COVID-19 Vaccination Status Will Be Major Theme This NFL Season

By Patrick Hayes   September 5, 2021 

COVID-19 Vaccination Status Will Be Major Theme This NFL Season

Minnesota Vikings offensive assistant coach Rick Dennison reportedly lost his job over his unwillingness to get the COVID-19 vaccine. After the New England Patriots released Cam Newton, there were reports that his unwillingness to get the vaccine played into that decision. Carolina Panthers quarterback Sam Darnold expressed vaccine skepticism early in the offseason, received significant public backlash, and ultimately changed his mind and got the vaccine.

Dennison ended up being re-assigned as an advisor and Newton will undoubtedly catch on with another team, but the impact of COVID-19 on the NFL will be felt throughout the 2021 season as the Delta variant causes cases to surge across the United States.

With bigger rosters than any other sport, the NFL is uniquely susceptible to outbreaks. That reality has likely fueled the league and several franchises are taking major steps to promote vaccinations. In fact, the league recently said that it favors a vaccine mandate for all players (about 93 percent are currently vaccinated according to reports), although the players’ union has said the league has not yet asked for or negotiated a mandate.

Apr 29, 2021; Cleveland, Ohio, USA; NFL commissioner Roger Goodell wears a sticker that reads “COVID-19 Vaccinated” in the first round of the 2021 NFL Draft at First Energy Stadium. Mandatory Credit: Kirby Lee-USA TODAY Sports

Rather than a firm mandate, the league has instead implemented strict policies for unvaccinated players that include wearing masks in team facilities and quarantine rules for being close contacts of people who test positive. Teams have also taken steps to promote the vaccine. The Minnesota Vikings brought in an infectious disease expert to talk with players about the vaccine. Tampa Bay coach Bruce Arians has said that the Bucs will have strict team policies related to COVID and, he hopes, 100 percent of their players vaccinated by the time the season starts. Washington Football Team coach Ron Rivera who, like Arians, is a cancer survivor, has spoken passionately about vaccine misinformation and even addressed it with players on his team who have spread inaccurate information on their personal social media accounts.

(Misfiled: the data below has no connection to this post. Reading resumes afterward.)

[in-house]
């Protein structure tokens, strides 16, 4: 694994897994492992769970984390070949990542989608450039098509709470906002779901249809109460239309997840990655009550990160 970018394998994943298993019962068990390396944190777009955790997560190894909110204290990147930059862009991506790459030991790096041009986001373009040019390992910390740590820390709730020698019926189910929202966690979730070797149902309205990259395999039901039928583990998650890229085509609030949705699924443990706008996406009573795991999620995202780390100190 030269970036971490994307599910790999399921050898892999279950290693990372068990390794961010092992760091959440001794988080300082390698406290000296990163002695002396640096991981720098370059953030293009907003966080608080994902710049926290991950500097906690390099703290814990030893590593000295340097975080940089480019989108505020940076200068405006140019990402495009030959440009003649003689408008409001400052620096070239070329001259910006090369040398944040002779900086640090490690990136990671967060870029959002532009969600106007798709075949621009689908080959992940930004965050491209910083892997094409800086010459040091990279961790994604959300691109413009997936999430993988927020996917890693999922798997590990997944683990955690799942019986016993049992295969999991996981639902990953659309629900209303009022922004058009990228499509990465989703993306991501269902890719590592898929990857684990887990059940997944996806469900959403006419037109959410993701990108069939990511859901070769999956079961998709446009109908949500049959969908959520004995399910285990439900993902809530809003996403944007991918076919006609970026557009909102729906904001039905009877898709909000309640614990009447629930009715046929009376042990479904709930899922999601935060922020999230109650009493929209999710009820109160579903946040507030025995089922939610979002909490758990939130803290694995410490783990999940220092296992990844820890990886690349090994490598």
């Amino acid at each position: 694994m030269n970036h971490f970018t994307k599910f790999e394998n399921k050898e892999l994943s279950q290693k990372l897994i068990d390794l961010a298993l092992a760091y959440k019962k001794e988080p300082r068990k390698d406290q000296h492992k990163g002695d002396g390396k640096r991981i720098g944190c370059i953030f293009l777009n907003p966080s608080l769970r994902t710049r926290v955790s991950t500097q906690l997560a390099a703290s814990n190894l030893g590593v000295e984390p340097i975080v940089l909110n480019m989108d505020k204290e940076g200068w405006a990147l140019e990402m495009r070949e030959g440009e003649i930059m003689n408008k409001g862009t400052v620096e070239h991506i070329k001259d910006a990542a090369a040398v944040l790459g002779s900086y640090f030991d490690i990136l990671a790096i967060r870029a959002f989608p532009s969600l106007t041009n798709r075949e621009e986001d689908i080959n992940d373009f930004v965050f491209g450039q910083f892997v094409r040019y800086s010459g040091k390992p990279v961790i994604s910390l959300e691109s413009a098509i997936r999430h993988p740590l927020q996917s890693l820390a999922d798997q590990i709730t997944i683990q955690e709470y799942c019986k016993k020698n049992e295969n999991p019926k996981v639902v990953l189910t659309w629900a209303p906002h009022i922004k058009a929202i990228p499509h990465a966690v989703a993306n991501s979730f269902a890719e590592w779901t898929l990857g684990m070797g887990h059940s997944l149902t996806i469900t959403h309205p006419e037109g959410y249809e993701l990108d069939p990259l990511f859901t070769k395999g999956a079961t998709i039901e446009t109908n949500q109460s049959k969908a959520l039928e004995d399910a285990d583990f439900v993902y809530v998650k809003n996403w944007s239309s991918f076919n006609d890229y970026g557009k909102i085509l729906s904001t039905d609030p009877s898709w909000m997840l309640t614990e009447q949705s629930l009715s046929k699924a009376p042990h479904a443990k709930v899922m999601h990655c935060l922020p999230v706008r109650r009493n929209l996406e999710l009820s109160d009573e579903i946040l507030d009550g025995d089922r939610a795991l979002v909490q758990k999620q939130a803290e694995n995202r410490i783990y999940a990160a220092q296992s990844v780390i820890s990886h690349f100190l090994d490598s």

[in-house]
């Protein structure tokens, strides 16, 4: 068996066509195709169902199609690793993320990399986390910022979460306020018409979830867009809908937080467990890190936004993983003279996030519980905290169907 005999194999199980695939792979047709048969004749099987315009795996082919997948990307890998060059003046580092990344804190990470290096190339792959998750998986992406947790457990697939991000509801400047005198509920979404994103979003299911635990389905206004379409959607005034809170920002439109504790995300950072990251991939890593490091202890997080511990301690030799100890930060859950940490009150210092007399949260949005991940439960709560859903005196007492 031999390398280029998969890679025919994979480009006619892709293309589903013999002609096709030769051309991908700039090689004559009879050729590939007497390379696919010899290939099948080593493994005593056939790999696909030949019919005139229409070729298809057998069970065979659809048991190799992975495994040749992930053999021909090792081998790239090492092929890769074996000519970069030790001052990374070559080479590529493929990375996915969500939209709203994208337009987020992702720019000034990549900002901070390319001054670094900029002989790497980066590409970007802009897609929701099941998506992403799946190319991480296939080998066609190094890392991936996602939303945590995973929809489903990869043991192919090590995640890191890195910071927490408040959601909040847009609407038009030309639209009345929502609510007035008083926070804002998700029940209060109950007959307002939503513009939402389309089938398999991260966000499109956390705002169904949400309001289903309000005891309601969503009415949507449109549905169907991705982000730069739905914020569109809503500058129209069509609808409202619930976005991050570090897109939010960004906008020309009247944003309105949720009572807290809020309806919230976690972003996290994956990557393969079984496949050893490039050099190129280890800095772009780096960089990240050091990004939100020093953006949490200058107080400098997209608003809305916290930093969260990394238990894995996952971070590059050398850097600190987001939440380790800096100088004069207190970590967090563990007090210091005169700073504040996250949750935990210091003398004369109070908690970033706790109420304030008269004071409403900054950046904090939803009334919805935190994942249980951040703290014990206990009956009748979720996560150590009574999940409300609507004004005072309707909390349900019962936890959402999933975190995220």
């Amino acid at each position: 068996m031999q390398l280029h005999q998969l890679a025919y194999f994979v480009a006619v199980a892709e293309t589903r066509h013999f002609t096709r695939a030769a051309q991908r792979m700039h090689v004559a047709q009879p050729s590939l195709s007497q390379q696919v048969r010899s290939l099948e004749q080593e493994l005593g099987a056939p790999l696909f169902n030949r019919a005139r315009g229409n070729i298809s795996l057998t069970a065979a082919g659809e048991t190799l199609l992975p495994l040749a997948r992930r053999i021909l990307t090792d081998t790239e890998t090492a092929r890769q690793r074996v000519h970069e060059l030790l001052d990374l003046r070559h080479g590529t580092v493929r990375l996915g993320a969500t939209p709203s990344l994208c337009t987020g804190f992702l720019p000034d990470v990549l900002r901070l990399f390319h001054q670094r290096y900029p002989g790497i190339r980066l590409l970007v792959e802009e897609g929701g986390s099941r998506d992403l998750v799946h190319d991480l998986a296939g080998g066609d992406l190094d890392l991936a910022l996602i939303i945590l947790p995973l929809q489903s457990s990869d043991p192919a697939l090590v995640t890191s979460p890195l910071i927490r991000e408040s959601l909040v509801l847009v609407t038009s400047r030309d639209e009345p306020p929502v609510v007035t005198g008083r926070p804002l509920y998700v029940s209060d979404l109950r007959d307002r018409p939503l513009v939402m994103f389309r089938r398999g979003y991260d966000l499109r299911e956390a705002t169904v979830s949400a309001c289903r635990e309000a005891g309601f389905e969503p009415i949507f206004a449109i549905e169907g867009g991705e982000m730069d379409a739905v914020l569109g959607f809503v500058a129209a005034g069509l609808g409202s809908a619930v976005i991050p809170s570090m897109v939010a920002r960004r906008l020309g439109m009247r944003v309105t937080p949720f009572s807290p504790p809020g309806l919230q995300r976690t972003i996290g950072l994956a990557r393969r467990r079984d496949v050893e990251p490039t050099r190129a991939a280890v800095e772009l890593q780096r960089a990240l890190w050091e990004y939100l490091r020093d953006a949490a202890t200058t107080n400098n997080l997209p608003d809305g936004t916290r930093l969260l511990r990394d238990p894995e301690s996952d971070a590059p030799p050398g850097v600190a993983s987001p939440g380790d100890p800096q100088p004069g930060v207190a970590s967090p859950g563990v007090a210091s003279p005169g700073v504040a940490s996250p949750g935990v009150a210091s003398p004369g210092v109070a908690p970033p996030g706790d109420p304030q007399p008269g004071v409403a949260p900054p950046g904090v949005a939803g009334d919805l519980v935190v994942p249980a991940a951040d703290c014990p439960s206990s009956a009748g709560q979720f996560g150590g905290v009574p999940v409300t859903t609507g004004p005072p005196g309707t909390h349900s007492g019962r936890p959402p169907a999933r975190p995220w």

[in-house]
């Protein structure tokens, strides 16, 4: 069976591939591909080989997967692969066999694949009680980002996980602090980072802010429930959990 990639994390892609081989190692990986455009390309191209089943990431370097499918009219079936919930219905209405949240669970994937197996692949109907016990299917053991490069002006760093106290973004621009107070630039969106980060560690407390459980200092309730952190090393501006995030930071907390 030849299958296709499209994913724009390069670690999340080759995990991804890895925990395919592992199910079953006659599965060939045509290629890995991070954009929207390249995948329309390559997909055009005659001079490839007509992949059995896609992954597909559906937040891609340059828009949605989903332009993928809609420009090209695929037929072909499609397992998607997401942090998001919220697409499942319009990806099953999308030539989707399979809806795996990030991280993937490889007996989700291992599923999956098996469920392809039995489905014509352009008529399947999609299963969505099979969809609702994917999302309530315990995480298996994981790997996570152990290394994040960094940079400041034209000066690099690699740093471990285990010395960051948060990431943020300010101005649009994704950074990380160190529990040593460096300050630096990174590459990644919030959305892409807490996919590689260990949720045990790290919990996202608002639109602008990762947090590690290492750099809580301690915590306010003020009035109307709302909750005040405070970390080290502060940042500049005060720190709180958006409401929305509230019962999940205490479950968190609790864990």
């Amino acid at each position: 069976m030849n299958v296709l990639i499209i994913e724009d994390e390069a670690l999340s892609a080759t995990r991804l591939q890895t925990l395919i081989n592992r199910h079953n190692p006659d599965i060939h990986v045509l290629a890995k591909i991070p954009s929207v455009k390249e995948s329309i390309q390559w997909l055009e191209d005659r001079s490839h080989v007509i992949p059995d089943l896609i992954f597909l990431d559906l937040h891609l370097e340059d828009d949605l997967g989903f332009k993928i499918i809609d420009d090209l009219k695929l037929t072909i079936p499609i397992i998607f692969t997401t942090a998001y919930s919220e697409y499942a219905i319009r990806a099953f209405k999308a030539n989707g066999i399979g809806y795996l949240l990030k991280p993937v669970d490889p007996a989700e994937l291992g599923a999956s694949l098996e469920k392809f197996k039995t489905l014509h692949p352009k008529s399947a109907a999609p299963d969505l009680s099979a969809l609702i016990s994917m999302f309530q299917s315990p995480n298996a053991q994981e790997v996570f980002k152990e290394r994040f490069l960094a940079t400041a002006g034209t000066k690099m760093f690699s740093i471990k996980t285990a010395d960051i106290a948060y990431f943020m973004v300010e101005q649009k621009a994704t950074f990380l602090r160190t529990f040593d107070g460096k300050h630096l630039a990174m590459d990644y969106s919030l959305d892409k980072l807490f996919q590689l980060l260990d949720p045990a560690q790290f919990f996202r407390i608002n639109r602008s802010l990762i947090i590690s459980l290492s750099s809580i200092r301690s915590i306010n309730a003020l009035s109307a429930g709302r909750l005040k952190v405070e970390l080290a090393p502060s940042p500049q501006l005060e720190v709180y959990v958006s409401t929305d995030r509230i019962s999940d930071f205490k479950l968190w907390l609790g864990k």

The Las Vegas Raiders have taken things even beyond their team, requiring fans attending games show proof of vaccination.

“After consultation with Governor Steve Sisolak and other community leaders, this policy ensures that we will be able to operate at full capacity without masks for fully vaccinated fans for the entire season,” team owner Mark Davis said in a statement.

Davis’ statement gets to the heart of what the NFL’s intention is – to try its best to protect the on-field product and revenue from not having the season disrupted by outbreaks. All teams were hurt financially by limited or no-capacity games last season. Having full stadiums allows the league to try and more quickly recoup those losses.

The other factor that the strict protocols are meant to encourage is keeping key players on the field. Newton is among a handful of high-profile players who have expressed vaccine hesitancy publicly. Minnesota’s Kirk Cousins and Indianapolis’ Carson Wentz aren’t vaccinated, and Wentz might not be available for the season-opener due to being a close contact of a person who tested positive. Wentz needs consecutive negative tests after quarantining to be allowed to rejoin the team.

While Wentz hasn’t publicly addressed his personal feelings on the vaccine, Cousins has said he won’t get it. If the NFL mandates it and Cousins still refuses it on religious grounds, he could be forced to sit out the season. 

The Buffalo Bills also had the issue bubble up recently, by showing the close nature of positional groups on teams. Receiver Cole Beasley, a vocal anti-vaxxer, and receiver Gabriel Davis were both close contacts of a team trainer who tested positive, forcing both to be away from the team for five days. 

If, say, a quarterback had the virus without symptoms and then went to a meeting, everyone in the quarterback room would potentially be a close contact and a team could suddenly find itself without any quarterbacks for five days or more.

Teams made it through last season without any games being canceled and navigated those challenges before a vaccine was widely available. Now that vaccination is possible, the NFL is clearly going to do whatever it can to avoid risking any cancellations or competitive imbalances as a result of the pandemic this season.

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